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by the year 2010, 71 million people in sub-Saharan Africa will have been killed by AIDS; every 15 seconds a child in Africa is orphaned by the disease. What’s more, I now know numerous people who have lost loved ones to the disease. So when my colleague asked if I wanted to join our work team for the Walk, I felt that I needed to be there, needed to walk and pray for healing and comfort for my friends and acquaintances who are mourning. As I walked through Golden Gate Park last summer, I did eventually spot a few of the Sisters of Perpetual Indulgence chatting with walkers, helping to organize the celebration events, and waiting in line to use the Port-a-John (the life of a Sister is apparently not always glamorous).They were moving among the people, bringing joy and sometimes a great laugh in the name of an important cause. What I did not see that day were groups of Christians doing the same.While the Sisters were out and about spreading joy and mirth to people who had given up their Sunday morning to help others, I didn’t notice any organized Christian groups sharing their mission. Granted, Christians don’t stick out the way the Sisters do, but I didn’t even see anyone wearing a church T-shirt or carrying a sign with their min-

I didn’t see them anywhere. No red bustiers. No white, flowing nuns’ habits. No stilettos. No evidence of them in this crowd of over 20,000 people. Usually the Sisters of Perpetual Indulgence bless the walkers at the beginning of each AIDS Walk in San Francisco, but last year they’d been replaced by a group of steel drum players.The drummers were good, but I missed the men in sequined dresses, whiteface, and exaggerated make-up.They had always been an essential element of fun at the AIDS Walk, in spite of its somber purpose. The Sisters’ mission is to raise money for organizations that provide education about HIV/AIDS and give care to people living with the disease. They conduct numerous fundraisers around San Francisco and in many other cities worldwide. Here in San Francisco, they were the first group to hold a fundraiser to fight AIDS back when it was still called the “gay cancer.” Each year they participate in the AIDS Walk as part of their work. I decided to join the Walk last year because I’d kept reading news stories about how AIDS was devastating entire nations. Some reported that the HIV/AIDS epidemic in India might collapse their government.The most reliable statistics state that,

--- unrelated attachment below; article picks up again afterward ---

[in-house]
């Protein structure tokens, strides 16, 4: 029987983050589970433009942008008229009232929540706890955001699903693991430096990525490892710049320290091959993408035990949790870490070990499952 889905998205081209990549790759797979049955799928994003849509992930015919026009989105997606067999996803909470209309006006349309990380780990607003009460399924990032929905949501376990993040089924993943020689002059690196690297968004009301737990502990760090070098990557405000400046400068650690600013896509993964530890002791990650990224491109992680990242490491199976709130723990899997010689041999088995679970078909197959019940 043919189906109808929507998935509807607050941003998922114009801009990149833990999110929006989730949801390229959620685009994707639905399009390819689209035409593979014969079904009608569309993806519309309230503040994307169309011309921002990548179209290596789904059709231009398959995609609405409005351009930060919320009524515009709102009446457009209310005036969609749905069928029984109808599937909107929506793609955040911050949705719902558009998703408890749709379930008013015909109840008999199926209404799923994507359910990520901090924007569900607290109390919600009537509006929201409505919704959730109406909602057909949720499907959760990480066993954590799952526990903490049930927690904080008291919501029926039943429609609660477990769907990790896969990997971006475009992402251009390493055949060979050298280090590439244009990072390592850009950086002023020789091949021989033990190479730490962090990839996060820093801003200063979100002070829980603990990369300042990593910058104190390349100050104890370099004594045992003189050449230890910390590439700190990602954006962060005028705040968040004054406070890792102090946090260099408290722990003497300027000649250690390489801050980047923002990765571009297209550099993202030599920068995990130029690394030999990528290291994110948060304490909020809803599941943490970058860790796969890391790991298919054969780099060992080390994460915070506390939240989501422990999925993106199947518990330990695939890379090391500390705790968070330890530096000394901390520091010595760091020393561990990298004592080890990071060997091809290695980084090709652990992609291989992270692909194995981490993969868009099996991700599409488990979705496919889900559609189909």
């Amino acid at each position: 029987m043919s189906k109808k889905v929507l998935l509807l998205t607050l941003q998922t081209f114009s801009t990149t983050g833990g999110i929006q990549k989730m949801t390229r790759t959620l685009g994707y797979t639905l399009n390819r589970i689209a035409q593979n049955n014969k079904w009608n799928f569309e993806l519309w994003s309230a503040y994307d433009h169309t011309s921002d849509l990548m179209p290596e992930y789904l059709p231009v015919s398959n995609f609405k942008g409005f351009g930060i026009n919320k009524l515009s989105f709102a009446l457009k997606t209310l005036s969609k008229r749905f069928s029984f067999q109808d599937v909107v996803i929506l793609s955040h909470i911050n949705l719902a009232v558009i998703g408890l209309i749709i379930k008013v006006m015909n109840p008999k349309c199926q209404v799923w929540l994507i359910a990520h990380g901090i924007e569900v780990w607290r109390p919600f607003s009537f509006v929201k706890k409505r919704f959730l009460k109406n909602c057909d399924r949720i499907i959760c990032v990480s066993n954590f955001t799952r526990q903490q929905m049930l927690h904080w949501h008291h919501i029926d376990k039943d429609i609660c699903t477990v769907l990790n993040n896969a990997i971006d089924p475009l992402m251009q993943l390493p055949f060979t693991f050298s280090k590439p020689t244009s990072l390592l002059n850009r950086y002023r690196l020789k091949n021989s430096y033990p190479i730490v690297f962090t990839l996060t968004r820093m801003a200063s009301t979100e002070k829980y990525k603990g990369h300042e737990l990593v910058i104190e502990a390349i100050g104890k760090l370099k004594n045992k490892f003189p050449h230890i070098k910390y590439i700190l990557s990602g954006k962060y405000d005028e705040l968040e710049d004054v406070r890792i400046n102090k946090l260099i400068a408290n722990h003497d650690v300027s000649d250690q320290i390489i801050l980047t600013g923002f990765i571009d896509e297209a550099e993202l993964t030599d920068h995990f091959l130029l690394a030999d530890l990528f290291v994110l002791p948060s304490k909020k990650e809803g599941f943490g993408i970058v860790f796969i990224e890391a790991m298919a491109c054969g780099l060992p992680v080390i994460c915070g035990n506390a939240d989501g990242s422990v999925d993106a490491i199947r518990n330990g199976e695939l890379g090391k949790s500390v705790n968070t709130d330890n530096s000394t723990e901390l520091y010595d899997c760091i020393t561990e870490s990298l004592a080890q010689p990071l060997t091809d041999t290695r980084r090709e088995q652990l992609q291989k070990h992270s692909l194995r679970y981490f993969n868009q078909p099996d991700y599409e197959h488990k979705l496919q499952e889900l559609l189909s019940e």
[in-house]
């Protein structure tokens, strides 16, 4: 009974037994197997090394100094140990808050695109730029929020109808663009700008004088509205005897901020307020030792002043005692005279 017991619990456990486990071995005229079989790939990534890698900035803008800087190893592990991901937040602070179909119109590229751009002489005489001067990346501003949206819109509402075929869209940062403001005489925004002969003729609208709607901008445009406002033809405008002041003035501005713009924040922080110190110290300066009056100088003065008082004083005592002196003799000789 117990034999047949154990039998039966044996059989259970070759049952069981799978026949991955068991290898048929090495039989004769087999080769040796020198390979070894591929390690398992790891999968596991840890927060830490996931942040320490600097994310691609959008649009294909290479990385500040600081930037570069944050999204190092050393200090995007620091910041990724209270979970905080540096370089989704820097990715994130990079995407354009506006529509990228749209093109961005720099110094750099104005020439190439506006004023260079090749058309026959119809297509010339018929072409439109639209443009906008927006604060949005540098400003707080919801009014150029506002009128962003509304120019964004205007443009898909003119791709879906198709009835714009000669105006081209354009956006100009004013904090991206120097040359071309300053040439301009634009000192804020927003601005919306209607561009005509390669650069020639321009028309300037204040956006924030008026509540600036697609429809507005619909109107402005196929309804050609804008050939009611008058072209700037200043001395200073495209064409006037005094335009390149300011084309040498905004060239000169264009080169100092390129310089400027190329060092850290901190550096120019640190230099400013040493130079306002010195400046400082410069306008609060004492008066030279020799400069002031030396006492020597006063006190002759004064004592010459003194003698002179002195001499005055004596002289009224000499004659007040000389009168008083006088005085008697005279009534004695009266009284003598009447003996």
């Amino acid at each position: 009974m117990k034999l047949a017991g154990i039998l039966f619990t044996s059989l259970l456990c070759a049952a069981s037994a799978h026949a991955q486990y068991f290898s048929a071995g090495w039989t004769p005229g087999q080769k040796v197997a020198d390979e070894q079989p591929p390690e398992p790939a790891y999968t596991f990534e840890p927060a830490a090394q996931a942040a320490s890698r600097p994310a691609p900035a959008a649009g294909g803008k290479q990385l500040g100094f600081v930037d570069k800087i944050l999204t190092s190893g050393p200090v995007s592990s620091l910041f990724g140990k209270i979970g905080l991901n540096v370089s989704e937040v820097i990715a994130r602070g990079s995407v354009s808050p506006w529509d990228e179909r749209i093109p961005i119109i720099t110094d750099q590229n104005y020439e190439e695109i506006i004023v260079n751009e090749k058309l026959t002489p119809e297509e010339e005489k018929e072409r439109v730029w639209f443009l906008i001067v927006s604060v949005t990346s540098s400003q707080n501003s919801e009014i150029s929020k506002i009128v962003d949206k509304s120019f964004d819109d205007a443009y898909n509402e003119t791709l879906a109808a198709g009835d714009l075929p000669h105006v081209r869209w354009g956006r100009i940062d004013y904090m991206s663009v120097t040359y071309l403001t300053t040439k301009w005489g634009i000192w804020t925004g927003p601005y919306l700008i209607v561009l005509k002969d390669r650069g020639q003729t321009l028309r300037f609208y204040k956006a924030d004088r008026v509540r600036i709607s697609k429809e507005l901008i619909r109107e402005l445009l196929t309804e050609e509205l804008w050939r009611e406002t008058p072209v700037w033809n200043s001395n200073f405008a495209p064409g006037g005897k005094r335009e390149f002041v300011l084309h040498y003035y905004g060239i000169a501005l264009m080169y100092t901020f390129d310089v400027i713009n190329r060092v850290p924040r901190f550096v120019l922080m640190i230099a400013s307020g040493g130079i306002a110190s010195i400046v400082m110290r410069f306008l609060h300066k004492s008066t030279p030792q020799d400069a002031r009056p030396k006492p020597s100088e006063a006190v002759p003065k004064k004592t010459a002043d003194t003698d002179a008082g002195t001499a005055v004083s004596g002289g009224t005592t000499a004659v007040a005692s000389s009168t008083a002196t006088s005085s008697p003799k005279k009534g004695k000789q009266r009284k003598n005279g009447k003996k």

PRISM 2005


Kevin Giguere, 2004

istry’s name on it.There were no church groups handing out water, as my friends had done at the Gay Pride Parade in New York: Although my friends didn’t feel they could stand by and cheer, they knew Jesus would have been offering water to those thirsty people. Maybe we Christians were just unobtrusive. I didn’t wear or say anything that would have let people know I was there in Christ’s name. I now regret that fact. The only visible sign of Christ’s presence that I witnessed at the Walk that day was a man who regularly carries the same piece of neon-yellow poster board around the city:“Jesus Christ Loves You.”When I saw him at the beginning of the Walk, I felt encouraged:“Yeah, someone’s reminding us all that God loves us.” But by the end of the Walk, when his was the only overtly Christian message that I’d noted all day, I felt sad. The Sisters of Perpetual Indulgence have appropriated the attire of Catholic nuns to make a point.Their approach is not always something the greater Christian community would support, but they have a presence, they make a statement, and they encourage people to ask questions about what they do.At the AIDS Walk last year, we, as Christ’s disciples, didn’t take any approach that would make others inquire into what makes us different, what gives us purpose. I was humbled to see these men—whose organization claims no more direct connection to Christ than their adoption of the garb and language of his church—showing more of his love than those of us who call ourselves his children. I wonder why I couldn’t perceive my brothers and sisters there that Sunday morning. Is it because we felt obligated to be in church? Is it because we didn’t know about the Walk? Is it because we have decided that AIDS is a gay disease that doesn’t warrant our attention? If so, we are wrong: HIV/ AIDS is an indiscriminate killer, and today most cases of AIDS are contracted through heterosexual sex or the sharing of intravenous needles. Even if it were true that most HIV/AIDS-infected people were gay, we still need to care for them. Many Christians believe the Bible teaches against homosexuality, and many struggle with the question, trying to discern God’s position.